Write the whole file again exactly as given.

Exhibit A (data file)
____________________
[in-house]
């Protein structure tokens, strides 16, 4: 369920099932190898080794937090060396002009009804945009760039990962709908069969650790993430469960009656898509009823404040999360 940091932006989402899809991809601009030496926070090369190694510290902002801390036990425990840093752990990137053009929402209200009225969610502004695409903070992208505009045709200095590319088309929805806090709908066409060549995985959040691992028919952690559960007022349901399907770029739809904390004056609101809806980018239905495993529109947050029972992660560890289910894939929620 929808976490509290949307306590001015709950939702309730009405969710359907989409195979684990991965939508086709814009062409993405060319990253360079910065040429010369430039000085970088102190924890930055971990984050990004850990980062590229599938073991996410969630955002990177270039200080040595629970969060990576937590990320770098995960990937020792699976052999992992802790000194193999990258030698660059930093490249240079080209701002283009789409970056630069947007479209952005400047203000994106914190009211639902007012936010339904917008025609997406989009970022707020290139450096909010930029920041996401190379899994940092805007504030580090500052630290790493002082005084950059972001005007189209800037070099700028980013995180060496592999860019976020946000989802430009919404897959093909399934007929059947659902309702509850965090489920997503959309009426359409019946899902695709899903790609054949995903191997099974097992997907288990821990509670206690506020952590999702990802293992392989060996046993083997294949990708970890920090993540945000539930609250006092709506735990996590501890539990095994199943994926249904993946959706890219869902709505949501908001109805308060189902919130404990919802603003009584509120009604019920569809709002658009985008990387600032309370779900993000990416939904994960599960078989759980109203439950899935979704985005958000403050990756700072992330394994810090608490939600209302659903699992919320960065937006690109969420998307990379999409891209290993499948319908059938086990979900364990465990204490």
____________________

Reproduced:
[in-house]
């Protein structure tokens, strides 16, 4: 369920099932190898080794937090060396002009009804945009760039990962709908069969650790993430469960009656898509009823404040999360 940091932006989402899809991809601009030496926070090369190694510290902002801390036990425990840093752990990137053009929402209200009225969610502004695409903070992208505009045709200095590319088309929805806090709908066409060549995985959040691992028919952690559960007022349901399907770029739809904390004056609101809806980018239905495993529109947050029972992660560890289910894939929620 929808976490509290949307306590001015709950939702309730009405969710359907989409195979684990991965939508086709814009062409993405060319990253360079910065040429010369430039000085970088102190924890930055971990984050990004850990980062590229599938073991996410969630955002990177270039200080040595629970969060990576937590990320770098995960990937020792699976052999992992802790000194193999990258030698660059930093490249240079080209701002283009789409970056630069947007479209952005400047203000994106914190009211639902007012936010339904917008025609997406989009970022707020290139450096909010930029920041996401190379899994940092805007504030580090500052630290790493002082005084950059972001005007189209800037070099700028980013995180060496592999860019976020946000989802430009919404897959093909399934007929059947659902309702509850965090489920997503959309009426359409019946899902695709899903790609054949995903191997099974097992997907288990821990509670206690506020952590999702990802293992392989060996046993083997294949990708970890920090993540945000539930609250006092709506735990996590501890539990095994199943994926249904993946959706890219869902709505949501908001109805308060189902919130404990919802603003009584509120009604019920569809709002658009985008990387600032309370779900993000990416939904994960599960078989759980109203439950899935979704985005958000403050990756700072992330394994810090608490939600209302659903699992919320960065937006690109969420998307990379999409891209290993499948319908059938086990979900364990465990204490």